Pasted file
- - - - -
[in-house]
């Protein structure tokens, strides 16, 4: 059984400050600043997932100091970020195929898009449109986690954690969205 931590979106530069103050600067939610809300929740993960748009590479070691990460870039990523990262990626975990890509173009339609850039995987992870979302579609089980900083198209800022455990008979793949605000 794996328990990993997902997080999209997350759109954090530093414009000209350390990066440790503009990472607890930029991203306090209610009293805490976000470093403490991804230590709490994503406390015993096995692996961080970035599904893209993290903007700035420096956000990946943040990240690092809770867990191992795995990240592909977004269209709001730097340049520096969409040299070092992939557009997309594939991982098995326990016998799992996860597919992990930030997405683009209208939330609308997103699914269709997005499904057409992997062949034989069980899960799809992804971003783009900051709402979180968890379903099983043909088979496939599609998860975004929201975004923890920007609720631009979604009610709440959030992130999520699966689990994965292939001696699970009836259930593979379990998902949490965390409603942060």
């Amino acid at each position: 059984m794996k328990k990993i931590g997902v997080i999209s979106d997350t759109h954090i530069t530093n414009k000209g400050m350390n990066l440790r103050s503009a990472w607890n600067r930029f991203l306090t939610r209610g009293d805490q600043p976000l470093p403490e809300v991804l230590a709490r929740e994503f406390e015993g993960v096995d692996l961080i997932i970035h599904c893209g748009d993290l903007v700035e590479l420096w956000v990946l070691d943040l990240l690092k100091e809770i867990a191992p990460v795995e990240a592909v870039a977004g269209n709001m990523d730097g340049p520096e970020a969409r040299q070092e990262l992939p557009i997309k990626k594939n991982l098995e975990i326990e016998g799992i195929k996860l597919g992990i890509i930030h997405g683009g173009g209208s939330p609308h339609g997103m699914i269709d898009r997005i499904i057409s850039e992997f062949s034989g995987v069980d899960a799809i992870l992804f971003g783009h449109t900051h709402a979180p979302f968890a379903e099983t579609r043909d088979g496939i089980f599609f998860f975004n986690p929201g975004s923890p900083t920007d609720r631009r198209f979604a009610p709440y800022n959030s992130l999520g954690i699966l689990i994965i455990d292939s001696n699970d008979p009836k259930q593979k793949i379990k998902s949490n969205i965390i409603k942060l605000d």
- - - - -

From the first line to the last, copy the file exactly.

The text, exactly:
[in-house]
């Protein structure tokens, strides 16, 4: 059984400050600043997932100091970020195929898009449109986690954690969205 931590979106530069103050600067939610809300929740993960748009590479070691990460870039990523990262990626975990890509173009339609850039995987992870979302579609089980900083198209800022455990008979793949605000 794996328990990993997902997080999209997350759109954090530093414009000209350390990066440790503009990472607890930029991203306090209610009293805490976000470093403490991804230590709490994503406390015993096995692996961080970035599904893209993290903007700035420096956000990946943040990240690092809770867990191992795995990240592909977004269209709001730097340049520096969409040299070092992939557009997309594939991982098995326990016998799992996860597919992990930030997405683009209208939330609308997103699914269709997005499904057409992997062949034989069980899960799809992804971003783009900051709402979180968890379903099983043909088979496939599609998860975004929201975004923890920007609720631009979604009610709440959030992130999520699966689990994965292939001696699970009836259930593979379990998902949490965390409603942060």
């Amino acid at each position: 059984m794996k328990k990993i931590g997902v997080i999209s979106d997350t759109h954090i530069t530093n414009k000209g400050m350390n990066l440790r103050s503009a990472w607890n600067r930029f991203l306090t939610r209610g009293d805490q600043p976000l470093p403490e809300v991804l230590a709490r929740e994503f406390e015993g993960v096995d692996l961080i997932i970035h599904c893209g748009d993290l903007v700035e590479l420096w956000v990946l070691d943040l990240l690092k100091e809770i867990a191992p990460v795995e990240a592909v870039a977004g269209n709001m990523d730097g340049p520096e970020a969409r040299q070092e990262l992939p557009i997309k990626k594939n991982l098995e975990i326990e016998g799992i195929k996860l597919g992990i890509i930030h997405g683009g173009g209208s939330p609308h339609g997103m699914i269709d898009r997005i499904i057409s850039e992997f062949s034989g995987v069980d899960a799809i992870l992804f971003g783009h449109t900051h709402a979180p979302f968890a379903e099983t579609r043909d088979g496939i089980f599609f998860f975004n986690p929201g975004s923890p900083t920007d609720r631009r198209f979604a009610p709440y800022n959030s992130l999520g954690i699966l689990i994965i455990d292939s001696n699970d008979p009836k259930q593979k793949i379990k998902s949490n969205i965390i409603k942060l605000d």